Treasurer Scott Morrison insists the government must “keep going” with its economic plan including lower taxes for business.
The Turnbull government is weighing up, ahead of federal parliament resuming on August 13, how to get its plan for a 25 per cent tax rate for all-sized businesses through the Senate.
The coalition is four votes short, with crossbenchers Brian Burston, David Leyonhjelm, Cory Bernardi and Fraser Anning on board the full package.
One proposal put forward by another crossbencher, Derryn Hinch, is to deliver a cut to businesses with turnovers of up to $500 million, so the big banks are excluded.
However, doing so would mean losing at least the vote of Senator Leyonhjelm.
A number of crossbenchers have flagged the idea of bringing forward the 25 per cent rate for small and medium sized businesses which is currently due to start in 2026/27.
Mr Morrison said the government’s strategy required competitive taxes for all businesses.
“This is part of the Turnbull government’s plan for a stronger economy that is getting results,” he told reporters in Melbourne on Thursday.
Workplace Minister Craig Laundy talked down any compromise.
“The problem you’ve got is it creates complication inside the actual tax bracket,” he told Sky News.
“The second problem is it provides ultimately a disincentive for small and family businesses to grow as they get close to whatever turnover figure you desire.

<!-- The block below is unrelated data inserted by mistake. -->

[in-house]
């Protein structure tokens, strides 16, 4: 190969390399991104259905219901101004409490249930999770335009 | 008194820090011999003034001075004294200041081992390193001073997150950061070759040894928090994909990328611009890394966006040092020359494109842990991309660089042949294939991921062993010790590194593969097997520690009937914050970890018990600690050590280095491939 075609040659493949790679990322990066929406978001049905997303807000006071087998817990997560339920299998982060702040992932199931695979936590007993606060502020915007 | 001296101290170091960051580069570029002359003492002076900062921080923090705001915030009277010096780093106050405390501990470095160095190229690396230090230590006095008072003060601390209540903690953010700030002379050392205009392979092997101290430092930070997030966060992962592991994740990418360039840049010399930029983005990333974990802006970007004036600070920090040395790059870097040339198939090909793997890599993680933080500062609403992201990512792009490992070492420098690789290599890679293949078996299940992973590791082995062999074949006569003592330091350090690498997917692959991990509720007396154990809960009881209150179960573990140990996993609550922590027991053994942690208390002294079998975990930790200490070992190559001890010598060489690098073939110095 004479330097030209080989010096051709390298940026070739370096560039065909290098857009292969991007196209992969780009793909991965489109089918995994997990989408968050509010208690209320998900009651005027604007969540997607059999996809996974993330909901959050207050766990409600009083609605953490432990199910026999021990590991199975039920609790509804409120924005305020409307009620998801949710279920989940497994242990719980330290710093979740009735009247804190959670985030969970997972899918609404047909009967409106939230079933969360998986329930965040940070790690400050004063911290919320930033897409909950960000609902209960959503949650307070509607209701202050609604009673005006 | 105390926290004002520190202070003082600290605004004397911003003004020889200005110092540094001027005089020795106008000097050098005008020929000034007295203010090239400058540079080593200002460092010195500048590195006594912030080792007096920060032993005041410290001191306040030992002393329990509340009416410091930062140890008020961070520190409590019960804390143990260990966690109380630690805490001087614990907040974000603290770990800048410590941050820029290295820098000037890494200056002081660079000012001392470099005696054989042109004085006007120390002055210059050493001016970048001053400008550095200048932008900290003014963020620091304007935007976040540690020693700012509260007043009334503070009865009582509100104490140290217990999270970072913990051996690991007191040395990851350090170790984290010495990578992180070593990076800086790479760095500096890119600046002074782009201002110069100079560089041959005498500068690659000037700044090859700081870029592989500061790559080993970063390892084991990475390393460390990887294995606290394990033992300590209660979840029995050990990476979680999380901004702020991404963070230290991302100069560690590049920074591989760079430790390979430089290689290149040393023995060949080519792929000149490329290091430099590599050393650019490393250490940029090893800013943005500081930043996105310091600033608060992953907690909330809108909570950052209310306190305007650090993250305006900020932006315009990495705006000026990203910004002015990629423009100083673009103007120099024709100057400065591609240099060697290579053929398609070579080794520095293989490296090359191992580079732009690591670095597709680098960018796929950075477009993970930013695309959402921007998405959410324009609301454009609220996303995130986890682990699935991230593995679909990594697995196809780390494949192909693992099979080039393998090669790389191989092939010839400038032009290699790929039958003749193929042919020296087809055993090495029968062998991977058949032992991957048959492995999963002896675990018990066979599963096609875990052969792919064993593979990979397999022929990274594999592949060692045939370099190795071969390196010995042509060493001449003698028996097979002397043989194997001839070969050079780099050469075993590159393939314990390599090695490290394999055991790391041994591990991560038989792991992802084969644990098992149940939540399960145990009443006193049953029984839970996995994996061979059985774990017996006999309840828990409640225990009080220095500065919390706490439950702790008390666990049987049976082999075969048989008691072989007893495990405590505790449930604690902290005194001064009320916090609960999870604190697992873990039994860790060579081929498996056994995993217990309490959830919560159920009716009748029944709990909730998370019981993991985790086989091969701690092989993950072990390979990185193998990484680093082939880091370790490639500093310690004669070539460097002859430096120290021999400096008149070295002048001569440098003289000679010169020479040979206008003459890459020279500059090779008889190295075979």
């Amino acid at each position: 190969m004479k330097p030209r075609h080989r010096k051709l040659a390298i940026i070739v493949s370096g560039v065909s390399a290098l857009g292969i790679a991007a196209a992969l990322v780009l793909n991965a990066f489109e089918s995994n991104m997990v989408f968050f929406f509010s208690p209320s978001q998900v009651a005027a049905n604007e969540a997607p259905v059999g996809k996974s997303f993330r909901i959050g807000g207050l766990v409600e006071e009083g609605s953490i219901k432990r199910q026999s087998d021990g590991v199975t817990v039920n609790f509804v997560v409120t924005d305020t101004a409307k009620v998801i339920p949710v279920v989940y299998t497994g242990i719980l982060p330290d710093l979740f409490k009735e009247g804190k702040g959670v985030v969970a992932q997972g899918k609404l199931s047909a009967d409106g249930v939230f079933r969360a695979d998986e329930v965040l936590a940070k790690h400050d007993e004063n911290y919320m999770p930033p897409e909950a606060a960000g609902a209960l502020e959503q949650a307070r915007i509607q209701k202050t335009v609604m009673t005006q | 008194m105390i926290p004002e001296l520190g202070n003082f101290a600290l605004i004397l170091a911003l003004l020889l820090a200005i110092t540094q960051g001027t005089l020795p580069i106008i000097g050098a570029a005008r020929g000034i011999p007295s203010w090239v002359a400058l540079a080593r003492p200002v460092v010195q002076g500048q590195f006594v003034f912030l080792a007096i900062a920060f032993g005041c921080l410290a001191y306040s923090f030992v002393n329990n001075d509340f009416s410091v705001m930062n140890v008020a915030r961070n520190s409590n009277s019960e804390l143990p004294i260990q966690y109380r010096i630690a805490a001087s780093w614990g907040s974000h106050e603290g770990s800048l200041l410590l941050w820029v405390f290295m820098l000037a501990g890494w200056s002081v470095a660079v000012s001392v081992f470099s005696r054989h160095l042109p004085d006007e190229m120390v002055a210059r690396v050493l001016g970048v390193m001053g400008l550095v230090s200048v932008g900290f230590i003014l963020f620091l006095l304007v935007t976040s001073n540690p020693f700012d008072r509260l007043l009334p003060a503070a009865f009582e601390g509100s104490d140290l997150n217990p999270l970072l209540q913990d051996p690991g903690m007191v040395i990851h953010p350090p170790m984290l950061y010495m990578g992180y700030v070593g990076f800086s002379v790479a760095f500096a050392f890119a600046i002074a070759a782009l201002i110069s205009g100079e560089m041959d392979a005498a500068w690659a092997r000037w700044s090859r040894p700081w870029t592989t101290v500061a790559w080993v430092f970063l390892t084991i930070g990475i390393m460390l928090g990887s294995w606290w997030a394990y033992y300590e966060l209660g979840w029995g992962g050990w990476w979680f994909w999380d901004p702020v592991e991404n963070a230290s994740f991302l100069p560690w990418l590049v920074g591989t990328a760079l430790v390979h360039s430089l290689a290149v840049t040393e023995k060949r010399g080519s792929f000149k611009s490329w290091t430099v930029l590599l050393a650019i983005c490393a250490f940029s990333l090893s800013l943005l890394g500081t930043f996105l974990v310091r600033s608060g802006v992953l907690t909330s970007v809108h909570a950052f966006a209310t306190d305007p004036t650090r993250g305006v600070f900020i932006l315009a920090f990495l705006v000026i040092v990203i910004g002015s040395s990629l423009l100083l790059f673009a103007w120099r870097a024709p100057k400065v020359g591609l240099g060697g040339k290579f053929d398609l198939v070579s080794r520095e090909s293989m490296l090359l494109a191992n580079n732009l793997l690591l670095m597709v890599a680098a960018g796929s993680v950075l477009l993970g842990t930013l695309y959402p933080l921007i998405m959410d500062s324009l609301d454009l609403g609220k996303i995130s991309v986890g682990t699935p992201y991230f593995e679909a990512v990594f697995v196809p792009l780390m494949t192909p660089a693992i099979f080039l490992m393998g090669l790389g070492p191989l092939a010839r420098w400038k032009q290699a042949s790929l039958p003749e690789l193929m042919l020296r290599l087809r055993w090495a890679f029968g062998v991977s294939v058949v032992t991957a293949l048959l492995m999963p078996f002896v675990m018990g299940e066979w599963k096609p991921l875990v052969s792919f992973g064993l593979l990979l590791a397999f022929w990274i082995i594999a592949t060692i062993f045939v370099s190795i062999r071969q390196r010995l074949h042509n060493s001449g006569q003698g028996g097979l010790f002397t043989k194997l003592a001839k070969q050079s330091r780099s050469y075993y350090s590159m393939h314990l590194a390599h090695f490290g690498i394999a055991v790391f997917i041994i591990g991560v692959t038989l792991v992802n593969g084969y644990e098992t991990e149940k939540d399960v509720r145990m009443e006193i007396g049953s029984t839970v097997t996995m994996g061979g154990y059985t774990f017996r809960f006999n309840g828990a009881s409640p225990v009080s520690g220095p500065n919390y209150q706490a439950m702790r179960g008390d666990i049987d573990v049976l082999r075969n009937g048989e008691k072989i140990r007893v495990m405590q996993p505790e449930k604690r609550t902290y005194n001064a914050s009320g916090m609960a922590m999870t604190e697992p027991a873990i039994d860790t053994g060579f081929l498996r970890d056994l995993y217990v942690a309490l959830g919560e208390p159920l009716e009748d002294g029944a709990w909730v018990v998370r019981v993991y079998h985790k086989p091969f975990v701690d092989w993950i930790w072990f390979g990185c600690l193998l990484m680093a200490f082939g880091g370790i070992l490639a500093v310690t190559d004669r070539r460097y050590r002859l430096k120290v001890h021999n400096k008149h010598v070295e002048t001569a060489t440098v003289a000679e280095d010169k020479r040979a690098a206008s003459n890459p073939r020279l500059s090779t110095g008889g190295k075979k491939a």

“That’s why we’ve been so strong on the fact that it’s for business irrespective of size.”
Liberal frontbencher Michael Sukkar said there was a global imperative.
“What Bill Shorten is essentially saying is every Australian company will compete against international competitors with one arm tied behind their back,” Mr Sukkar said.
“How on earth can we have tax rates that are much higher than any of our competitors without it having some sort of impact on our prosperity and investment in this country?”
Labor argues corporate tax cuts take money from schools and hospitals and hands it to the big banks – a line that hurt the Liberal vote in two recent by-elections.
The Council of Small Business says the 25 per cent rate should start on July 1, 2020 as an incentive for investment.
Senator Leyonhjelm said while speeding up the rate rollout would be worthwhile, he would not vote for any further “tax discrimination” based on another turnover threshold.
Labor, the Greens, One Nation, Centre Alliance and independent Tim Storer do not support any further cuts.